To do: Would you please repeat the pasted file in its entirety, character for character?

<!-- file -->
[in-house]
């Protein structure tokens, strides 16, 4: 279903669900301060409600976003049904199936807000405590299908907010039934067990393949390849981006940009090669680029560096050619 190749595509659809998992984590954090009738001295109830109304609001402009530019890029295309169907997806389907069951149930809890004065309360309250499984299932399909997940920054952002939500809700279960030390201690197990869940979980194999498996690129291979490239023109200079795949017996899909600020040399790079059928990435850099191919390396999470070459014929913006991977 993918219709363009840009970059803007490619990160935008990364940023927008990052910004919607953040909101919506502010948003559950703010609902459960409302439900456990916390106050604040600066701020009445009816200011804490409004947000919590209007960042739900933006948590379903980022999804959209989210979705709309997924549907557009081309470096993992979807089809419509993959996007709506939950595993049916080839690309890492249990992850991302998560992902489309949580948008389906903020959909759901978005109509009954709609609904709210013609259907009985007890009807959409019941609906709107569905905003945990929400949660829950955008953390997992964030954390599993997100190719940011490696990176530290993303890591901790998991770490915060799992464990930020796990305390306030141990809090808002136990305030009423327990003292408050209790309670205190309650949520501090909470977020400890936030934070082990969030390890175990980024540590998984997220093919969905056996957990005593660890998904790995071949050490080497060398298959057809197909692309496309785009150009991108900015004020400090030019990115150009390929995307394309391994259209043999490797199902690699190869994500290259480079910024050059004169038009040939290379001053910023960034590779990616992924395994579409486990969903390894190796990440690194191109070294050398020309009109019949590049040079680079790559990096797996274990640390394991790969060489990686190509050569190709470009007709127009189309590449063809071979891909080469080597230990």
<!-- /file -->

[in-house]
């Protein structure tokens, strides 16, 4: 279903669900301060409600976003049904199936807000405590299908907010039934067990393949390849981006940009090669680029560096050619 190749595509659809998992984590954090009738001295109830109304609001402009530019890029295309169907997806389907069951149930809890004065309360309250499984299932399909997940920054952002939500809700279960030390201690197990869940979980194999498996690129291979490239023109200079795949017996899909600020040399790079059928990435850099191919390396999470070459014929913006991977 993918219709363009840009970059803007490619990160935008990364940023927008990052910004919607953040909101919506502010948003559950703010609902459960409302439900456990916390106050604040600066701020009445009816200011804490409004947000919590209007960042739900933006948590379903980022999804959209989210979705709309997924549907557009081309470096993992979807089809419509993959996007709506939950595993049916080839690309890492249990992850991302998560992902489309949580948008389906903020959909759901978005109509009954709609609904709210013609259907009985007890009807959409019941609906709107569905905003945990929400949660829950955008953390997992964030954390599993997100190719940011490696990176530290993303890591901790998991770490915060799992464990930020796990305390306030141990809090808002136990305030009423327990003292408050209790309670205190309650949520501090909470977020400890936030934070082990969030390890175990980024540590998984997220093919969905056996957990005593660890998904790995071949050490080497060398298959057809197909692309496309785009150009991108900015004020400090030019990115150009390929995307394309391994259209043999490797199902690699190869994500290259480079910024050059004169038009040939290379001053910023960034590779990616992924395994579409486990969903390894190796990440690194191109070294050398020309009109019949590049040079680079790559990096797996274990640390394991790969060489990686190509050569190709470009007709127009189309590449063809071979891909080469080597230990």